Usher In 2009 with Excellent Customer Service


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In the evening mass before media noche last December 31st, the priest was telling us about the New Year’s implication in our life. The new year gives us a chance to start all over again. Learn from last year’s mistakes and move on with a positive outlook on the year ahead.

The priest made a lot of sense. The new year indeed gives us a chance to start anew in all aspects of our life. If you’re into business, it’s another year to prove your worth and break new grounds. And I believe that breaking new ground starts with excellent customer service. So let’s usher in 2009 with excellent customer service.

How? Here are a few of my suggestions.

1. Have a service plan. Marcus Cicero said, Before beginning, plan carefully. Always start with a service plan. You may have it daily, weekly, monthly, or annually. It all depends on how your business strategy. In that plan, identify your purpose and work on it. Learn also from last year–what worked, what didn’t, and which ones needed improvement.

2. Take a service action. What’s good in a plan if it is not carried out? Take steps to carry out your service plan.

3. Engage everyone. Remember a good deed cannot be done alone. You need a team to work on your action plans, and ensures that each plan is doable.

4. Heed the voice of the customer. Perhaps, at one time or another, you have made a survey or learned about your customers’ preferences or feedback. Use them now and make them part of your strategic efforts. After all, it’s the customer who is your worst and best critic.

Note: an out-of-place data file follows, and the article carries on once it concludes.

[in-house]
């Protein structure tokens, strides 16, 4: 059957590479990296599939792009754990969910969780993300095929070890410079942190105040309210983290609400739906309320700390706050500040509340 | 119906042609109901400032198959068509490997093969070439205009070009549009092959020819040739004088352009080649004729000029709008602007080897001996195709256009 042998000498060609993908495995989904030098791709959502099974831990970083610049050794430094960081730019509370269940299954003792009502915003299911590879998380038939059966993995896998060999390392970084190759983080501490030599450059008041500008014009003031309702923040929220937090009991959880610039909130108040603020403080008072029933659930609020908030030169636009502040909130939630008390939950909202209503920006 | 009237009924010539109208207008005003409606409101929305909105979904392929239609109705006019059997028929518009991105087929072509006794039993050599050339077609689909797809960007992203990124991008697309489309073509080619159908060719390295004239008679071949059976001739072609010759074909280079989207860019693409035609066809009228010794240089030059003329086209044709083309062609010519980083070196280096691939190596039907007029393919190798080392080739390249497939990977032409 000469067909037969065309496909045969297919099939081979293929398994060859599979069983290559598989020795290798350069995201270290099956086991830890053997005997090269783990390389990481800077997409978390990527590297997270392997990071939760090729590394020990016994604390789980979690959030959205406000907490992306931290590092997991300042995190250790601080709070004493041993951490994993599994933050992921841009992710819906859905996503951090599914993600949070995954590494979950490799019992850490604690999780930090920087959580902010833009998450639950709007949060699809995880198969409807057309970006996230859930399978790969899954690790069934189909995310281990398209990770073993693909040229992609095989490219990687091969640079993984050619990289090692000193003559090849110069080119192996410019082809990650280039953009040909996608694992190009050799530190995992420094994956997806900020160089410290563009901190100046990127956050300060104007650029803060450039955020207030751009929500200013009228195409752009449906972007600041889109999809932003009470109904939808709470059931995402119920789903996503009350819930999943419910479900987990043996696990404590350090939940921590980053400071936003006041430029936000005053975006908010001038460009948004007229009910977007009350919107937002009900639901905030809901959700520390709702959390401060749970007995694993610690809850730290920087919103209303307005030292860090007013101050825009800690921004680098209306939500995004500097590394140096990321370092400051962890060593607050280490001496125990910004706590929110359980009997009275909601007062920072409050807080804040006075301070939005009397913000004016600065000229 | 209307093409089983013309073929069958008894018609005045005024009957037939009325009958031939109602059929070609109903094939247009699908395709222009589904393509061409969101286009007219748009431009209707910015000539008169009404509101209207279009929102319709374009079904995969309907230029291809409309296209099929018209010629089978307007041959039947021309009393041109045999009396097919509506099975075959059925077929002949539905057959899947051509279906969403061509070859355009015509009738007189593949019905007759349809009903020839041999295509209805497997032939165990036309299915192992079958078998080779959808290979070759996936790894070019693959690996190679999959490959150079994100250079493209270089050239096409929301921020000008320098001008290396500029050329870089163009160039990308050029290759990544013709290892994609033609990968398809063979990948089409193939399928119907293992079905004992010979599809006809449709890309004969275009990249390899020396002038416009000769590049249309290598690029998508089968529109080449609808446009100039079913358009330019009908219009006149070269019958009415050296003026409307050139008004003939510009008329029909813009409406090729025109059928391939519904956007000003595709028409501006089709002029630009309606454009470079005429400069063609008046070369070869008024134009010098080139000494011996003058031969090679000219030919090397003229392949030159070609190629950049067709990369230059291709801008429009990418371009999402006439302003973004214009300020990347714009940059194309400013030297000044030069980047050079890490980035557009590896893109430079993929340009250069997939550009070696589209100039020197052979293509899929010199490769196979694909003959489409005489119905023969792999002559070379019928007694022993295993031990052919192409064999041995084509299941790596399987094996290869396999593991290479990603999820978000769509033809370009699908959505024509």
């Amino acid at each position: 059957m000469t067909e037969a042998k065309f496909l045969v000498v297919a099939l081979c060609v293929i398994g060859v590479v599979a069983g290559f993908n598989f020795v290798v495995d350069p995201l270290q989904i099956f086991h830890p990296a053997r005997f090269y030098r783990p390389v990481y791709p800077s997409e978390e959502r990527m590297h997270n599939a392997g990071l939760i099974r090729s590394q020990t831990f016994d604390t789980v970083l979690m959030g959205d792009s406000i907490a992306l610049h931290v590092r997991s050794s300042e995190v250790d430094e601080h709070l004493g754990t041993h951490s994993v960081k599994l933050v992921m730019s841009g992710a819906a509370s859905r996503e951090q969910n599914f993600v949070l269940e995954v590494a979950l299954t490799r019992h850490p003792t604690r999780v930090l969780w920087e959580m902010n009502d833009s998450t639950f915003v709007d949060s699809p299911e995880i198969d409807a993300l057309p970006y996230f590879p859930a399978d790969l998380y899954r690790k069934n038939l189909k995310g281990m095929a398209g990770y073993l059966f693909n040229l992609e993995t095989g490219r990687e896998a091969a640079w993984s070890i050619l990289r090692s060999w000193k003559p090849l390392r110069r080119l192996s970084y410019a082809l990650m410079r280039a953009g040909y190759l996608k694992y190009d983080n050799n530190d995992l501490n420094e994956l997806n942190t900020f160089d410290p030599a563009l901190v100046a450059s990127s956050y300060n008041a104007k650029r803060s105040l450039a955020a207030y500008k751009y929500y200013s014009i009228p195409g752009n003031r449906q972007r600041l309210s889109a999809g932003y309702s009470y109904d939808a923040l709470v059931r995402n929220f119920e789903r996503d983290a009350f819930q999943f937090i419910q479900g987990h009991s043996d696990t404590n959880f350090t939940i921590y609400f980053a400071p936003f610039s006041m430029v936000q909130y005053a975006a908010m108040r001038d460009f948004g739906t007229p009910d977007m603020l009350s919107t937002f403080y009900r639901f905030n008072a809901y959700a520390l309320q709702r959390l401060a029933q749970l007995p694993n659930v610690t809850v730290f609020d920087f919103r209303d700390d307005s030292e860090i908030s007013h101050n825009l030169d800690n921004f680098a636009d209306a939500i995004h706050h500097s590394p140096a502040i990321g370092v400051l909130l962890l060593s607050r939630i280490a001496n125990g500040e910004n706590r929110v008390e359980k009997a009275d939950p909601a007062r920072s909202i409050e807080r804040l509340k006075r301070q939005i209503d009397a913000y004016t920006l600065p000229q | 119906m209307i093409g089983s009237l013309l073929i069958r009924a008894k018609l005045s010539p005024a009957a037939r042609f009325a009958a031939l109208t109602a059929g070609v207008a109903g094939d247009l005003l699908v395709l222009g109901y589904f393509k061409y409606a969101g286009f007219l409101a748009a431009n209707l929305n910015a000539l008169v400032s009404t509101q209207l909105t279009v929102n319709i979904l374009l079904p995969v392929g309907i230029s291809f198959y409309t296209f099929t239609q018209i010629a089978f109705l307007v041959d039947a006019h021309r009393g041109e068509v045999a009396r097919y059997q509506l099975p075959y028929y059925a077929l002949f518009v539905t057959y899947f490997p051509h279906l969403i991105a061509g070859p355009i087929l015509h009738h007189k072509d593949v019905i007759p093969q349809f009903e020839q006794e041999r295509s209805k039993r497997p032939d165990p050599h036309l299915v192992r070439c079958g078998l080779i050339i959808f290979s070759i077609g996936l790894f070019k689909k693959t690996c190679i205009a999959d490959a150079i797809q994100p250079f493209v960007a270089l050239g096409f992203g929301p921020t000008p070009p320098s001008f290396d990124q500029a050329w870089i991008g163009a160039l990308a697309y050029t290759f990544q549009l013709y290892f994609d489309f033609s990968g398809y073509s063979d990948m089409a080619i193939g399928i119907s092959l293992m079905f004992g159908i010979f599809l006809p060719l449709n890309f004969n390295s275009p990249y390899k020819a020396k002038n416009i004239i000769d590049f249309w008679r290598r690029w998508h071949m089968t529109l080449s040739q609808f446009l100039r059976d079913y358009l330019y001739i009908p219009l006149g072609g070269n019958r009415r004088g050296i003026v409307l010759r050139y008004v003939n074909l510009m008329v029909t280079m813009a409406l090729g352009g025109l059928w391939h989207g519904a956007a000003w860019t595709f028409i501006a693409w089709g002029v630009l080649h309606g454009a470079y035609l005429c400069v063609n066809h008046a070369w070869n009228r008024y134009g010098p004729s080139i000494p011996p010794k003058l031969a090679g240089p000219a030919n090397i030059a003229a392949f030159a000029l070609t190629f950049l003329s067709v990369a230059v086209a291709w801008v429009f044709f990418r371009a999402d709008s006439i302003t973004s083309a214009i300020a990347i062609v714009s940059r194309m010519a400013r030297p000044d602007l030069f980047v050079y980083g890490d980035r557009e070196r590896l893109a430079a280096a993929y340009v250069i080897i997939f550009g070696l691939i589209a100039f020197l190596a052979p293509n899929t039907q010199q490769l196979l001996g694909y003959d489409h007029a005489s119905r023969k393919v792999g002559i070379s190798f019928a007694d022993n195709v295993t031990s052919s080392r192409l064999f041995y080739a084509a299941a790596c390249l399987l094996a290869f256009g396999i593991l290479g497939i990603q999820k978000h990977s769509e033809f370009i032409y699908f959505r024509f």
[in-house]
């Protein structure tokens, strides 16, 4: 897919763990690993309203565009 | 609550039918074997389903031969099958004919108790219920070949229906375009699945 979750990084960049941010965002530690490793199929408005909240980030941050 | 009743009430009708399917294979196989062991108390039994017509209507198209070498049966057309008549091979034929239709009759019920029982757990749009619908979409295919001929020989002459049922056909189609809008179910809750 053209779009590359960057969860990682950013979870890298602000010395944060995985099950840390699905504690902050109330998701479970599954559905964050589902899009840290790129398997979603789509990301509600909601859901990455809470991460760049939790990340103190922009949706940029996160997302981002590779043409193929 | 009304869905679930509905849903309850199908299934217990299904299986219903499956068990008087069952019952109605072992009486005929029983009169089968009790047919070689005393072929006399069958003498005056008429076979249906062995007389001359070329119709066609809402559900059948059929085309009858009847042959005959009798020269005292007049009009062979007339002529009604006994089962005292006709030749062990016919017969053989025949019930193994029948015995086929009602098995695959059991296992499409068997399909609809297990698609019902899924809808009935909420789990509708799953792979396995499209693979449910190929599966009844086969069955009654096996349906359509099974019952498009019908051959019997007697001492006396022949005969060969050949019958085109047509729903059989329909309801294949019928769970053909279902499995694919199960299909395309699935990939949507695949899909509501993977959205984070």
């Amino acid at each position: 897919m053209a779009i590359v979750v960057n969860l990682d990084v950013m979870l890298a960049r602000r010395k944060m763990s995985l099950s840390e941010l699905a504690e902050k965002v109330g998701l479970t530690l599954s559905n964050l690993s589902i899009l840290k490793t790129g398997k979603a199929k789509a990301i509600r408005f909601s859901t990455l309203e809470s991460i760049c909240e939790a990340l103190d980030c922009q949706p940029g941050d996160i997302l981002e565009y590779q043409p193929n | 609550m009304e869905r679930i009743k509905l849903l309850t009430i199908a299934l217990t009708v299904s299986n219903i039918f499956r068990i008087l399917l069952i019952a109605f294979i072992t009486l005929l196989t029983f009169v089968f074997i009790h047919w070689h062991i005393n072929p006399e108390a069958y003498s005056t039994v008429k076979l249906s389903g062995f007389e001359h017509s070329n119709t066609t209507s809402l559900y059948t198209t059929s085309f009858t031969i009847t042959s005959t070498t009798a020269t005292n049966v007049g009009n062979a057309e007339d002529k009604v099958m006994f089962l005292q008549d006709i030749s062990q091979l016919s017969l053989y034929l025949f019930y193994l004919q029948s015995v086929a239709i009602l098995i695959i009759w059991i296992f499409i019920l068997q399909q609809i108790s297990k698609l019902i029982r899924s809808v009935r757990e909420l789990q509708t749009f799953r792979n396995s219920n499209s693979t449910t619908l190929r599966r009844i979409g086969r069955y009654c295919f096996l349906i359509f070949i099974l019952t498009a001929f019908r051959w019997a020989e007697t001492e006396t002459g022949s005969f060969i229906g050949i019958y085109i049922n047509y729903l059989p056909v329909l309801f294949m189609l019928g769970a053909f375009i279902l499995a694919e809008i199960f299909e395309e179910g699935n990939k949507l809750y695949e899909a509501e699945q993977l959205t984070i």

5. Be a learning organization. Study, take note of the things that comprise excellent customer service both from the business point of view and from the customer point of view. Strike a good balance. Let’s face it, not all customer demands can be good for the business. But the customer always has the advantage, so you need to find ways to handle the customer well.


  1. Great advice for us all in these difficult times.

    You should maybe have added, “Don’t Panic” as well. I have seenfar too much panicky behaviour and knee-jerk reactions to the recession to-date. Many companies will regret these actions at a later date.

    Graham Hill
    Independent CRM Consultant
    Interim CRM Manager

  2. Yes, I agree, Graham. That’s a good tip, too. Like in any emergency situation, it’s always best to stay calm and vigilant.

    Your most unhappy customers are your greatest source of learning. -Bill Gates


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